We aim to resolve all complaints promptly and will acknowledge your complaint upon receipt. Our acknowledgement will outline the steps we propose to take in order to resolve your complaint. Sometimes, due to the nature of the issue we will need time to investigate it, but we will keep you updated on our progress and the anticipated timescales for responding to you.

Where we are unable to resolve your complaint after three business days, we will write to you or email you to acknowledge your complaint and to explain the action that we intend to take and who will be dealing with your complaint.

What to do if you are unhappy with our response

If you are not satisfied with our final response, you have the right to take legal action if you consider this necessary.

Summary of NAB’s Conflicts of Interest Policy

Please familiarise yourself with NAB’s Conflicts of Interest Policy.

The NAB Group's corporate governance framework plays a key role in supporting our business operations. It provides clear guidance on how authority is exercised within the group.

As a fundamental element of our culture and business practices, our corporate governance framework provides guidance for effective decision making in all areas of the Group through:

  • strategic and operational planning
  • risk management and compliance
  • financial management and external reporting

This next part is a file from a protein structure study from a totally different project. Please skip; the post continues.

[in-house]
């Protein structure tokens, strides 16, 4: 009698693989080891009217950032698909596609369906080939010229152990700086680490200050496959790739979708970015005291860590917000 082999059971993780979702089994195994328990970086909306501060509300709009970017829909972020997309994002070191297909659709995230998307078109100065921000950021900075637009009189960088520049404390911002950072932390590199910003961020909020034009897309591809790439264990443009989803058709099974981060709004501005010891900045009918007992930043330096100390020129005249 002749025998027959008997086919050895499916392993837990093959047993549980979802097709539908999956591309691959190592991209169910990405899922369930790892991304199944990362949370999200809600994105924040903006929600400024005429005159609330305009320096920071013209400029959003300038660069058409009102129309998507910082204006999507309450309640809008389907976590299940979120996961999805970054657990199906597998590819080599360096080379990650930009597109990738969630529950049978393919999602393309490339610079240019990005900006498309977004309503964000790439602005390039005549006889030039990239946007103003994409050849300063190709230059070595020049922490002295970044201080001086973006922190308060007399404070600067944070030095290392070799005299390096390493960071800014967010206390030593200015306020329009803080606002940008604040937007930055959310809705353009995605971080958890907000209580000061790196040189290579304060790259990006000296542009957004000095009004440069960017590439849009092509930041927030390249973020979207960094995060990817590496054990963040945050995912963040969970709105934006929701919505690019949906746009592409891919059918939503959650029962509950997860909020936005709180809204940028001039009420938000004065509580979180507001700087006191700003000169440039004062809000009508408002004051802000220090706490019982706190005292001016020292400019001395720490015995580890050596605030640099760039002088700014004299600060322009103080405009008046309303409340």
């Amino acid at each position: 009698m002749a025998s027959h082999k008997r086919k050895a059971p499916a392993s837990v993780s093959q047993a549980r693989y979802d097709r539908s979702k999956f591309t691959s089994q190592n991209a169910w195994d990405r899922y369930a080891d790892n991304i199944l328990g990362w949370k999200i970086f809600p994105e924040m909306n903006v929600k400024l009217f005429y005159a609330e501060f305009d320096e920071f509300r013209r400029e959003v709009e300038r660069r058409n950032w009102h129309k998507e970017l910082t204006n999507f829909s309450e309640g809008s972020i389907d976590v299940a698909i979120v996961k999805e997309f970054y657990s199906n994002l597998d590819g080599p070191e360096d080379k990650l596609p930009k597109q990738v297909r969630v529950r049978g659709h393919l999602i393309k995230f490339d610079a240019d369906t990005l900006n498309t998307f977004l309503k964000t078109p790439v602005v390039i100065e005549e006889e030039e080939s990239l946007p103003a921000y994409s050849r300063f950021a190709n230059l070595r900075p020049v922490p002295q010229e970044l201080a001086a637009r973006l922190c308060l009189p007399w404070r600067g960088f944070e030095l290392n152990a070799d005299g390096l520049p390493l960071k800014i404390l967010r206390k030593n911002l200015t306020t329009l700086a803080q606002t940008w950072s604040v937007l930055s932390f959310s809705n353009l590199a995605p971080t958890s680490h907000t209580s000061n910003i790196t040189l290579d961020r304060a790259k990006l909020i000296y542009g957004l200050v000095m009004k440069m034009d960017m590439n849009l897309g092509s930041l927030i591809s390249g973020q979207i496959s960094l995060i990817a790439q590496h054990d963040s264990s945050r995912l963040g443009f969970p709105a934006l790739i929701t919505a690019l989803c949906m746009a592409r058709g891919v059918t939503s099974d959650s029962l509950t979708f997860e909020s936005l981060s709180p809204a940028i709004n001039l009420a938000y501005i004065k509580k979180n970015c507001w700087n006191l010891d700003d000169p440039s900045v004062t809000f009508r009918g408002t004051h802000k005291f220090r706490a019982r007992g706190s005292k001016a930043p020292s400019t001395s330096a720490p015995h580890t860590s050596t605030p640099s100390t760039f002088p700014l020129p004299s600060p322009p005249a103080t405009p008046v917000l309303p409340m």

• succession planning and culture
  • managing customer experiences and outcomes.

The Group's corporate governance framework plays a key role in supporting our business operations.

You can read about the key aspects of our corporate governance framework and practices for the 2019 year in the Corporate Governance Statement (PDF, 2.7MB), and our compliance with the ASX Corporate Governance Council's Corporate Governance Principles and Recommendations is shown in our 2019 Appendix 4G (PDF, 102KB).

Key documents and policies which form part of our corporate governance framework and highlight the Group's significant commitment to corporate governance are set out below.

Summary of National Australia Bank's Policy on conflicts of interest applicable to National Australia Bank Limited and its controlled entities

Overview

The National Australia Bank Group (NAB) operates in a number of jurisdictions across the globe, providing a wide range of financial services to a broad customer base. NAB will face actual, potential or apparent conflicts of interest on a regular basis in the course of its normal business activities.

NAB has internal policies and procedures in place to identify and manage conflicts of interest, and to prevent those that cannot be managed. This document provides a description of those policies and procedures in summary form.

Identification of conflicts of interest

Conflicts may arise in a number of circumstances in the course of NAB’s business, including where:

  • NAB’s interests conflict with those of its customers;
  • the interests of NAB’s directors, offices, employees and secondees or contract hires of NAB (a “NAB Person”) conflict with those of its customers;
  • the interests of NAB and a NAB Person conflict;
  • the interests of differing NAB entities conflict; or
  • conflicts of interest may occur between different customers of NAB.